Law firm expects rapid growth to continue
When Michael Hanson set about creating a law firm from scratch, he had a clear idea about how to approach the task.
In November 2017, the Bermudian lawyer left a partnership position at Appleby and the next day registered as a sole proprietor trading as Carey Olsen Bermuda, the local outpost of an international firm with offices in British Virgin Islands, Cayman Islands, Guernsey, Jersey, Cape Town, Hong Kong, London and Singapore.
Today, less than two years after starting up, the Bermuda firm has 14 lawyers — including eight Bermudians. The firm has 25 overall staff and is hunting for new office space having outgrown its digs at Atlantic House on Par-la-Ville Road.
The firm’s rapid growth has validated Mr Hanson’s belief that the market was ready for more competition.
“Doing something from the ground up, without an existing structure, was extremely attractive to me,” Mr Hanson, 39, said. “I certainly felt it was a huge risk. We could be sitting here with one person. But I felt that focusing on the Bermuda market, and being competitive in this space, would bear fruit.”
To become competitive he knew that he wanted to create a culture of excellence, a talented, hard-working group who provided top-level service.
To do so, he naturally was interested in experienced lawyers working at well-established firms. But he also took a less well-travelled path, reaching out to Bermudian lawyers working in other jurisdictions, and attracting lawyers on-island who were not working in a traditional law firm environment.
“We tried to find out where the good Bermudian lawyers were who had left the island,” Mr Hanson recalls. “We didn’t want to be Conyers, or Appleby. We wanted people who had not worked in Bermuda to help build our culture here. We sniffed it out. Also, some lawyers had heard of us and contacted us.
“We also targeted Bermudian lawyers who were not in law firms, who were working in-house. Having lawyers who have worked inside companies as general counsel, or as compliance officers, gives us a unique selling point. They have walked in the shoes of our clients.”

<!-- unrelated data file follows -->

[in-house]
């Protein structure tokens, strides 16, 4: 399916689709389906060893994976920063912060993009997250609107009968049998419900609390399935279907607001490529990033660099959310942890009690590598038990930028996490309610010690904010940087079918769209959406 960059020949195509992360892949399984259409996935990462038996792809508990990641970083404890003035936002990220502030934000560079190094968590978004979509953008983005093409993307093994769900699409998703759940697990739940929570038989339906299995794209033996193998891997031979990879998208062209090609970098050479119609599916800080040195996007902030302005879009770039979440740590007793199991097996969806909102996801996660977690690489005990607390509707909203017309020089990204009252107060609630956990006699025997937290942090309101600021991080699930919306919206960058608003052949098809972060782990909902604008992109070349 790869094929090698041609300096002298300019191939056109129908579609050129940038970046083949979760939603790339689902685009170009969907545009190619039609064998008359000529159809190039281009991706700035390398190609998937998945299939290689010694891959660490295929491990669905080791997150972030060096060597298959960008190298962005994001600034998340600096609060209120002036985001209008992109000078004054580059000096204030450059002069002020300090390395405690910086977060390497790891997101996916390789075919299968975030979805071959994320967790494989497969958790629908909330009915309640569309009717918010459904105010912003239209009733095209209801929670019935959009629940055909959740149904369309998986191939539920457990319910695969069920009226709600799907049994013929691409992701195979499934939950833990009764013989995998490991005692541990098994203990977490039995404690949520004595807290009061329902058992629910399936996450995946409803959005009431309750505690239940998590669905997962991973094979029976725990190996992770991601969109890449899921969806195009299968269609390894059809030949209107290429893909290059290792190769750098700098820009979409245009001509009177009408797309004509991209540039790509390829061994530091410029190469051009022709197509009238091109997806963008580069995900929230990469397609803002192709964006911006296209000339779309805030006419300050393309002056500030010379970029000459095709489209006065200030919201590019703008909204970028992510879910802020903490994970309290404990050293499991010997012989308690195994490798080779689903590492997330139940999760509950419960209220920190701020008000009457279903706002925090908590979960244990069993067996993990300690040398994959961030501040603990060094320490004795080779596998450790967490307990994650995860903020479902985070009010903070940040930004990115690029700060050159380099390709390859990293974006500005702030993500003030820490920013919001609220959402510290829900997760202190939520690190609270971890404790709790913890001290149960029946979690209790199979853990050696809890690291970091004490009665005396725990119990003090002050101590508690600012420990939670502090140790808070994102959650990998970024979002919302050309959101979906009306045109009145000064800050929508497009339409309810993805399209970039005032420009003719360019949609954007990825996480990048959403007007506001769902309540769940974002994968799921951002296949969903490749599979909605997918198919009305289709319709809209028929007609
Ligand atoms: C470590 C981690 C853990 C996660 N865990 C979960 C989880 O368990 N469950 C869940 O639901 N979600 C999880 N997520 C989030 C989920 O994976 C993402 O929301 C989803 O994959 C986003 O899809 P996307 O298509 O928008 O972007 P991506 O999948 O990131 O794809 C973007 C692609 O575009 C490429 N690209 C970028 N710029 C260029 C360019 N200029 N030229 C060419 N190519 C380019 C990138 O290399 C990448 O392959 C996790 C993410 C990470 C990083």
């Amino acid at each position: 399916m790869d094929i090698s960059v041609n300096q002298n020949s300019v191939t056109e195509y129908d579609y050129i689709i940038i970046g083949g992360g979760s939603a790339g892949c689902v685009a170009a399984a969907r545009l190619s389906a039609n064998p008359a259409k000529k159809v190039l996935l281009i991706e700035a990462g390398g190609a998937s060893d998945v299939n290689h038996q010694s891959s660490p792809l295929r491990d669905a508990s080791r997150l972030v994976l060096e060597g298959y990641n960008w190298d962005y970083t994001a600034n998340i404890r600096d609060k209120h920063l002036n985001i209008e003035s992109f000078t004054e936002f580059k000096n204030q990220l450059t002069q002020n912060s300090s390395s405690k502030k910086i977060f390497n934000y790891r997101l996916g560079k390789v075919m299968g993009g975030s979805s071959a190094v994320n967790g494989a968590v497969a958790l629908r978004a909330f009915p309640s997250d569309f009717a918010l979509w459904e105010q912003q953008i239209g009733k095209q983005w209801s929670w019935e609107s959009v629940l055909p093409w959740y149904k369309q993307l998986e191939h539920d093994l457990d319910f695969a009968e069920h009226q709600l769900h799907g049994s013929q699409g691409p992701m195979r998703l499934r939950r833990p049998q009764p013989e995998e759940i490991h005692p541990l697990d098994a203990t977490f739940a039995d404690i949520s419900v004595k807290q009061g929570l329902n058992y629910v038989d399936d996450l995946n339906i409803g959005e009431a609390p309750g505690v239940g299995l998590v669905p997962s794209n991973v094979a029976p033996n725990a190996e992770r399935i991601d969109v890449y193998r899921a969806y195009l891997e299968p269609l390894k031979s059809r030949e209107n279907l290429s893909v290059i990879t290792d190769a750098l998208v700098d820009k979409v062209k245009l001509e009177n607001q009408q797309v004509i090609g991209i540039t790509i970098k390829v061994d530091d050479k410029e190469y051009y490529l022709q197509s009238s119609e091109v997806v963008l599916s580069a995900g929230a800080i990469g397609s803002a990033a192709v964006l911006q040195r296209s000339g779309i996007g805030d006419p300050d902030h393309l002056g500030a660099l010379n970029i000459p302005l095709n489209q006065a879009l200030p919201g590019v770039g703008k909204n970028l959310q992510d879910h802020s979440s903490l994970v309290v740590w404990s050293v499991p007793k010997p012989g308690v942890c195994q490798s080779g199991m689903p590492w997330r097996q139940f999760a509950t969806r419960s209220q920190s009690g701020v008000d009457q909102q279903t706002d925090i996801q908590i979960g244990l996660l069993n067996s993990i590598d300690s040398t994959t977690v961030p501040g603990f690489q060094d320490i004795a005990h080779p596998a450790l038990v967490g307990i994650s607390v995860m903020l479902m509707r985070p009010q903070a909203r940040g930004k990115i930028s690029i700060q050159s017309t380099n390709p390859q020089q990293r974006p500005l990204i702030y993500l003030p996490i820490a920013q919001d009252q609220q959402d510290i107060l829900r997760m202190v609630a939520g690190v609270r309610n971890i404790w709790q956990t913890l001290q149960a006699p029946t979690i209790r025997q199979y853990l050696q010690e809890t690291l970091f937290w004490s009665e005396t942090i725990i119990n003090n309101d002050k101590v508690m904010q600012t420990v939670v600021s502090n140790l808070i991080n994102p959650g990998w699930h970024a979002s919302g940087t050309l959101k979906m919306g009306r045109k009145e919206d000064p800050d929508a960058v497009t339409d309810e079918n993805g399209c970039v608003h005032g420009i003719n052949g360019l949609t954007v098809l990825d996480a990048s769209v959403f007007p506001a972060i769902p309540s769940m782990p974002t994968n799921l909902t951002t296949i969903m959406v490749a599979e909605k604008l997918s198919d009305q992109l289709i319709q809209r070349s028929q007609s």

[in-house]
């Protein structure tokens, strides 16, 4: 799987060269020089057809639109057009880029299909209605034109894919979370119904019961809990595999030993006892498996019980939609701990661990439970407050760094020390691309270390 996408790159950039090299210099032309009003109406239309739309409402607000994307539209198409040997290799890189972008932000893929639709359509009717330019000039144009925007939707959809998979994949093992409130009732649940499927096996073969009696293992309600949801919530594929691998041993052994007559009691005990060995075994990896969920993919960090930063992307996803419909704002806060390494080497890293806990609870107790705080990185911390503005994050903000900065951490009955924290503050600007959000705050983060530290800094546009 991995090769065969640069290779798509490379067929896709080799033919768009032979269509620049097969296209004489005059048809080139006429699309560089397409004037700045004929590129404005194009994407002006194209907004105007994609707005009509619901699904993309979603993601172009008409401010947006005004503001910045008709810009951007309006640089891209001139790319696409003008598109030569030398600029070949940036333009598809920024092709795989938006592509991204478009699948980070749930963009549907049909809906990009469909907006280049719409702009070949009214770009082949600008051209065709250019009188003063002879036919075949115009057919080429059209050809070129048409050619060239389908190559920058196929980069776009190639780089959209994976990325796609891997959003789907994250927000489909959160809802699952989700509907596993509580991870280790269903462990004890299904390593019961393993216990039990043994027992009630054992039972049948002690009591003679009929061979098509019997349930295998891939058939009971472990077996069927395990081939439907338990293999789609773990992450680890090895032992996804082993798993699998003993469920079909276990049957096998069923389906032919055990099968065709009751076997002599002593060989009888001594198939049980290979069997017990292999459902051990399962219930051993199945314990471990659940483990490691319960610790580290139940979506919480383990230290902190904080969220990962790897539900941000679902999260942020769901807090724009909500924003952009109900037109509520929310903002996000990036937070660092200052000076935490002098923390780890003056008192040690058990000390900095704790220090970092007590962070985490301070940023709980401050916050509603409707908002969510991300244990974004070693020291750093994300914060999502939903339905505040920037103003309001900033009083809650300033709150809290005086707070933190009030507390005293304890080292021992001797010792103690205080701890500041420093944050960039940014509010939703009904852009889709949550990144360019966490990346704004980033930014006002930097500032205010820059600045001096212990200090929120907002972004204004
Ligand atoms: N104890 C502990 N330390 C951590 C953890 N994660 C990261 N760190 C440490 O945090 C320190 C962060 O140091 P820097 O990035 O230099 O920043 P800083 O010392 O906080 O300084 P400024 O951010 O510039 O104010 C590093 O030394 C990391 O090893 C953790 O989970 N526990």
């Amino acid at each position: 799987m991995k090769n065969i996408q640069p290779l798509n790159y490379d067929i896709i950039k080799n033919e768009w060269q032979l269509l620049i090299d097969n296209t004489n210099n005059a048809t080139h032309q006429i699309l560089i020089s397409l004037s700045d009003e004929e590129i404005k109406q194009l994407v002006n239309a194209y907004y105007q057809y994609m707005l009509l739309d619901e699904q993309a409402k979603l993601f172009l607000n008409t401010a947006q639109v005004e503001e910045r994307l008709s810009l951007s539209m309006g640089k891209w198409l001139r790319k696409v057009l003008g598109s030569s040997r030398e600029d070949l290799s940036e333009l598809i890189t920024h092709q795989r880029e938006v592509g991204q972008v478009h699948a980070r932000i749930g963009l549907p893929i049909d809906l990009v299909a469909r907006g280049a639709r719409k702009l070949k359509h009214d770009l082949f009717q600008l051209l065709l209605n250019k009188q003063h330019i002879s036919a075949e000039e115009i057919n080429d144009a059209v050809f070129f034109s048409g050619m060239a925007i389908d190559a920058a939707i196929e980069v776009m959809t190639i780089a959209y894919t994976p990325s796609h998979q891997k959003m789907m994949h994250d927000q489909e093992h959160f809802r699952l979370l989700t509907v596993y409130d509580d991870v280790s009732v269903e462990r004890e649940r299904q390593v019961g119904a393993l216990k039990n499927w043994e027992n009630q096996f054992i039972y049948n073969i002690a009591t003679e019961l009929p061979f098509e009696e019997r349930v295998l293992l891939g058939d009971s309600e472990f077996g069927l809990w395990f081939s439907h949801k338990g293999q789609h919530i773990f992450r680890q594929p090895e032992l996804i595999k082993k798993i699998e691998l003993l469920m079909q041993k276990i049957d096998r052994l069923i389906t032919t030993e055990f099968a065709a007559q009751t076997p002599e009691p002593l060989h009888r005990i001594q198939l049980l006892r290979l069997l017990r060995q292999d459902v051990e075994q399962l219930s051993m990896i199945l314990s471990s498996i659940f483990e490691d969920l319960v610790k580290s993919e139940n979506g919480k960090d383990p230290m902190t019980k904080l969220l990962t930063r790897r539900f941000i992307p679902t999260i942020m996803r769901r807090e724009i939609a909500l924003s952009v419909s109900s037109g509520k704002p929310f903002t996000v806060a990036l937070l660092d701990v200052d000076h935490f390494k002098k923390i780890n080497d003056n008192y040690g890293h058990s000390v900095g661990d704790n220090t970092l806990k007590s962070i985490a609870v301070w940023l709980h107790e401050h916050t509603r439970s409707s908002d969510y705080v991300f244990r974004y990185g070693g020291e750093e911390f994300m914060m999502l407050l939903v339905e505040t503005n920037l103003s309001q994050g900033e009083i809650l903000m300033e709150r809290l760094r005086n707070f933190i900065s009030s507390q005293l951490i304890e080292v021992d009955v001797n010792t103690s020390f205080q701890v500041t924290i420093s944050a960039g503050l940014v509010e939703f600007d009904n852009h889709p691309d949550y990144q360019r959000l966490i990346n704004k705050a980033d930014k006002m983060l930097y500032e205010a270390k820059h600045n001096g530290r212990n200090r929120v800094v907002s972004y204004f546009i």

Mr Hanson added: “Our business model was to attract the local market, and the way to do that is to get the best lawyers in the local market. We recruited staff using a benchmarking test versus the UK. We put less emphasis on who you know, and where you went to school. You had to pass the test, and the interview process, which was quite rigorous. We also let people know that it would be hard work here.”
Seasoned lawyers Keith Robinson and Gavin Woods have joined from Appleby, while Mary Ward left Conyers to join the firm. All are now partners at Carey Olsen.
Bermudian counsel Henry Tucker joined the firm, Adam Bathgate arrived from Carey Olsen’s Cayman office, while Ashley Fife came over from Appleby, and Bermudian Sam Stevens returned home from a position in London.
Senior Bermudian associates Kyle Masters (Digicel) and Cheri Minors (Colonial) moved to the billable hours environment from in-house positions, while Bermudian Jay Webster arrived from a London firm.
Bermudian associate Michelle Falcucci returned from London, too, while fellow Bermudian associates Keivon Simons and Jennifer Woods also joined the firm.
The firm’s practice focuses on corporate, trusts, litigation, and employment matters. The biggest growth area has been litigation, Mr Hanson says, while the corporate practice is gaining traction, too.
The association with international firm Carey Olsen has proved beneficial. Mr Hanson said: “We get fantastic support without being told what to do. The Carey Olsen group tries to support each jurisdiction in what it wants to do. They think that the people who know best are the people here on the ground. The group respects and supports that.
“In Bermuda, we do what is necessary to build the business here and have the full assistance of the firm. It has proved correct to focus on the Bermuda market and compete on the international stage with a proper brand behind you.”
Mr Hanson expects the office will have a total of 50 staff within the next two years. That is a far cry from the firm’s beginnings; Mr Hanson initially worked out of his garage, not moving to the firm’s current 5,000-square foot space until February 2018.
A move to a larger office is imminent. “Our lawyers are sharing offices, and our pods are full,” Mr Hanson said. “We want to move asap into a space that is 10,000 to 15,000-square feet. Of course, that is not what we budgeted for. But it’s a good problem to have.”
Some of the firm’s future growth may be at the expense of its competitors, Mr Hanson acknowledged.
“We are respectful and friendly with other firms,” he said. “We are not going out of our way to annoy them. My kids play with the partners of other firms’ kids. We do things properly and ethically, but we are here to compete.”
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